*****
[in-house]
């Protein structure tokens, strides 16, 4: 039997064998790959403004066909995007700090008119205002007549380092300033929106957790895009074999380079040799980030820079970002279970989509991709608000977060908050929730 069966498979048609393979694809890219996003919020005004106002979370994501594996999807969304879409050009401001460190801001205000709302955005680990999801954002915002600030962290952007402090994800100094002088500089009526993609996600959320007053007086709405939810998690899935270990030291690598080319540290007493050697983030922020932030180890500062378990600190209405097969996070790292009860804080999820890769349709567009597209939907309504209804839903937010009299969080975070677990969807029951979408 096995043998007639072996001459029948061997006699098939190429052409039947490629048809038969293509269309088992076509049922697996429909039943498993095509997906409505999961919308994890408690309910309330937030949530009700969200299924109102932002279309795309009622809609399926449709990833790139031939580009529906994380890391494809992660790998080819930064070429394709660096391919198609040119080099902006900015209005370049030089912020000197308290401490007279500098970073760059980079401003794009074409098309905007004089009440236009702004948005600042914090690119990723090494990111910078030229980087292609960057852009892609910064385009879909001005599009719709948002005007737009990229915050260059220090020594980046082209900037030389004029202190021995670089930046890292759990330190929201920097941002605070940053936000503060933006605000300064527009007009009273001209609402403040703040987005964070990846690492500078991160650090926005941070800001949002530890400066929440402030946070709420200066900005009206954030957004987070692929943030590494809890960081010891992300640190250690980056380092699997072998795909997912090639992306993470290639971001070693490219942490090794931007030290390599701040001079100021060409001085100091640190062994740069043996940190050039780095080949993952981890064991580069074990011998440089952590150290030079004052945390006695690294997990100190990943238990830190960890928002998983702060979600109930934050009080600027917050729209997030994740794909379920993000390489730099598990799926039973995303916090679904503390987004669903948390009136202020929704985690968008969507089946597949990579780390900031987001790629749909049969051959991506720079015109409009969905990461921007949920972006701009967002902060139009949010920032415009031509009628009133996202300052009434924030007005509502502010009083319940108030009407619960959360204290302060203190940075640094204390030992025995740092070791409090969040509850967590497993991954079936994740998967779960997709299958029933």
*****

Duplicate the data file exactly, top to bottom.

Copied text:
[in-house]
């Protein structure tokens, strides 16, 4: 039997064998790959403004066909995007700090008119205002007549380092300033929106957790895009074999380079040799980030820079970002279970989509991709608000977060908050929730 069966498979048609393979694809890219996003919020005004106002979370994501594996999807969304879409050009401001460190801001205000709302955005680990999801954002915002600030962290952007402090994800100094002088500089009526993609996600959320007053007086709405939810998690899935270990030291690598080319540290007493050697983030922020932030180890500062378990600190209405097969996070790292009860804080999820890769349709567009597209939907309504209804839903937010009299969080975070677990969807029951979408 096995043998007639072996001459029948061997006699098939190429052409039947490629048809038969293509269309088992076509049922697996429909039943498993095509997906409505999961919308994890408690309910309330937030949530009700969200299924109102932002279309795309009622809609399926449709990833790139031939580009529906994380890391494809992660790998080819930064070429394709660096391919198609040119080099902006900015209005370049030089912020000197308290401490007279500098970073760059980079401003794009074409098309905007004089009440236009702004948005600042914090690119990723090494990111910078030229980087292609960057852009892609910064385009879909001005599009719709948002005007737009990229915050260059220090020594980046082209900037030389004029202190021995670089930046890292759990330190929201920097941002605070940053936000503060933006605000300064527009007009009273001209609402403040703040987005964070990846690492500078991160650090926005941070800001949002530890400066929440402030946070709420200066900005009206954030957004987070692929943030590494809890960081010891992300640190250690980056380092699997072998795909997912090639992306993470290639971001070693490219942490090794931007030290390599701040001079100021060409001085100091640190062994740069043996940190050039780095080949993952981890064991580069074990011998440089952590150290030079004052945390006695690294997990100190990943238990830190960890928002998983702060979600109930934050009080600027917050729209997030994740794909379920993000390489730099598990799926039973995303916090679904503390987004669903948390009136202020929704985690968008969507089946597949990579780390900031987001790629749909049969051959991506720079015109409009969905990461921007949920972006701009967002902060139009949010920032415009031509009628009133996202300052009434924030007005509502502010009083319940108030009407619960959360204290302060203190940075640094204390030992025995740092070791409090969040509850967590497993991954079936994740998967779960997709299958029933």